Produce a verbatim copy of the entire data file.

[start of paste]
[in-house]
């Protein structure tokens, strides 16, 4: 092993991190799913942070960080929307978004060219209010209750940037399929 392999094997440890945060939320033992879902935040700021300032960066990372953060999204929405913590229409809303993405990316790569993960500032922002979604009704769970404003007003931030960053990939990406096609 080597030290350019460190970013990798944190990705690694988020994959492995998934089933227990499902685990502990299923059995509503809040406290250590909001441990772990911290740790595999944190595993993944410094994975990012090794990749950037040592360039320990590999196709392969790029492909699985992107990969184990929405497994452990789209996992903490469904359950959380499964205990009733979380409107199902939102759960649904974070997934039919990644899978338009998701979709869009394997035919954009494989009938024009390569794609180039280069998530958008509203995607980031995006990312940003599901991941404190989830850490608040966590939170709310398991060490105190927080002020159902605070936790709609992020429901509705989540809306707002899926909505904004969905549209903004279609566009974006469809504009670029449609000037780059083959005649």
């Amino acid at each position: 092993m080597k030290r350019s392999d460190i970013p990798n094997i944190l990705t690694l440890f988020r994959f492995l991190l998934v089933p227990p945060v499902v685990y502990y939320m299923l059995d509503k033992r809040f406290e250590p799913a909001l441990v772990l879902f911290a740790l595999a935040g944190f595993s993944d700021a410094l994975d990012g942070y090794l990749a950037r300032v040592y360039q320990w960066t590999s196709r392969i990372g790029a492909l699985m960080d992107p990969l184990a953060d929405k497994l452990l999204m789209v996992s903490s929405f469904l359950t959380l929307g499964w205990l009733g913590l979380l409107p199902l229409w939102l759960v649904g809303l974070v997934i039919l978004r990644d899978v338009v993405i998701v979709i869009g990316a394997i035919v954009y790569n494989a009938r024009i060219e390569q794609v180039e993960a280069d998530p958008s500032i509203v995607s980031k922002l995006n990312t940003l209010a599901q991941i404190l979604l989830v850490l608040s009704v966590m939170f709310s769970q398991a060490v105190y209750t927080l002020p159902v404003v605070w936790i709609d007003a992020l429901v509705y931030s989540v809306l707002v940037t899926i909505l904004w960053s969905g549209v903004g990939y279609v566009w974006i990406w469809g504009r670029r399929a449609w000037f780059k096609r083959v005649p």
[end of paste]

[in-house]
């Protein structure tokens, strides 16, 4: 092993991190799913942070960080929307978004060219209010209750940037399929 392999094997440890945060939320033992879902935040700021300032960066990372953060999204929405913590229409809303993405990316790569993960500032922002979604009704769970404003007003931030960053990939990406096609 080597030290350019460190970013990798944190990705690694988020994959492995998934089933227990499902685990502990299923059995509503809040406290250590909001441990772990911290740790595999944190595993993944410094994975990012090794990749950037040592360039320990590999196709392969790029492909699985992107990969184990929405497994452990789209996992903490469904359950959380499964205990009733979380409107199902939102759960649904974070997934039919990644899978338009998701979709869009394997035919954009494989009938024009390569794609180039280069998530958008509203995607980031995006990312940003599901991941404190989830850490608040966590939170709310398991060490105190927080002020159902605070936790709609992020429901509705989540809306707002899926909505904004969905549209903004279609566009974006469809504009670029449609000037780059083959005649």
């Amino acid at each position: 092993m080597k030290r350019s392999d460190i970013p990798n094997i944190l990705t690694l440890f988020r994959f492995l991190l998934v089933p227990p945060v499902v685990y502990y939320m299923l059995d509503k033992r809040f406290e250590p799913a909001l441990v772990l879902f911290a740790l595999a935040g944190f595993s993944d700021a410094l994975d990012g942070y090794l990749a950037r300032v040592y360039q320990w960066t590999s196709r392969i990372g790029a492909l699985m960080d992107p990969l184990a953060d929405k497994l452990l999204m789209v996992s903490s929405f469904l359950t959380l929307g499964w205990l009733g913590l979380l409107p199902l229409w939102l759960v649904g809303l974070v997934i039919l978004r990644d899978v338009v993405i998701v979709i869009g990316a394997i035919v954009y790569n494989a009938r024009i060219e390569q794609v180039e993960a280069d998530p958008s500032i509203v995607s980031k922002l995006n990312t940003l209010a599901q991941i404190l979604l989830v850490l608040s009704v966590m939170f709310s769970q398991a060490v105190y209750t927080l002020p159902v404003v605070w936790i709609d007003a992020l429901v509705y931030s989540v809306l707002v940037t899926i909505l904004w960053s969905g549209v903004g990939y279609v566009w974006i990406w469809g504009r670029r399929a449609w000037f780059k096609r083959v005649p």